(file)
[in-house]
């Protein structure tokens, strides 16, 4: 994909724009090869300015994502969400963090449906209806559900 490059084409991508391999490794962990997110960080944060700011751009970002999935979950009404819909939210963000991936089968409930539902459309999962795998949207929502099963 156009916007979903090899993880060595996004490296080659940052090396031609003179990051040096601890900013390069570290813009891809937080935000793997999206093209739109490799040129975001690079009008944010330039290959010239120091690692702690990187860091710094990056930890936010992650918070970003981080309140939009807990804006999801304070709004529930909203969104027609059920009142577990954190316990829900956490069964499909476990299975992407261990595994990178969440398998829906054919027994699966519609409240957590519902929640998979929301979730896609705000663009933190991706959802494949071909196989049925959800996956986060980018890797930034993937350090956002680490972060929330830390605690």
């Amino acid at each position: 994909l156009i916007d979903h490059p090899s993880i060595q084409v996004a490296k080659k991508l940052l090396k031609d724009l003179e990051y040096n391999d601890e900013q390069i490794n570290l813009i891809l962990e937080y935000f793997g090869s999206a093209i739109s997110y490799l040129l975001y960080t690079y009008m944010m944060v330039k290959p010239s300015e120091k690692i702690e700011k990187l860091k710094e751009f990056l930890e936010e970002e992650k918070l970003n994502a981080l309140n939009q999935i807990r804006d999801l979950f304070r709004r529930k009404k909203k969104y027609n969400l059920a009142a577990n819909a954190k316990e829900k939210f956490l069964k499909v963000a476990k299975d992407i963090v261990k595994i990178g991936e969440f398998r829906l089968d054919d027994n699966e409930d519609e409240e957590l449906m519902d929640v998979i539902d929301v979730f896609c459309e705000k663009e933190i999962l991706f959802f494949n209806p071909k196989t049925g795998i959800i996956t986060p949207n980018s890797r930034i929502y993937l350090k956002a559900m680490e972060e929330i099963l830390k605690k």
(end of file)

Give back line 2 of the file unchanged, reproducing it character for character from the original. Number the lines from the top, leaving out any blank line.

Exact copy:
């Protein structure tokens, strides 16, 4: 994909724009090869300015994502969400963090449906209806559900 490059084409991508391999490794962990997110960080944060700011751009970002999935979950009404819909939210963000991936089968409930539902459309999962795998949207929502099963 156009916007979903090899993880060595996004490296080659940052090396031609003179990051040096601890900013390069570290813009891809937080935000793997999206093209739109490799040129975001690079009008944010330039290959010239120091690692702690990187860091710094990056930890936010992650918070970003981080309140939009807990804006999801304070709004529930909203969104027609059920009142577990954190316990829900956490069964499909476990299975992407261990595994990178969440398998829906054919027994699966519609409240957590519902929640998979929301979730896609705000663009933190991706959802494949071909196989049925959800996956986060980018890797930034993937350090956002680490972060929330830390605690």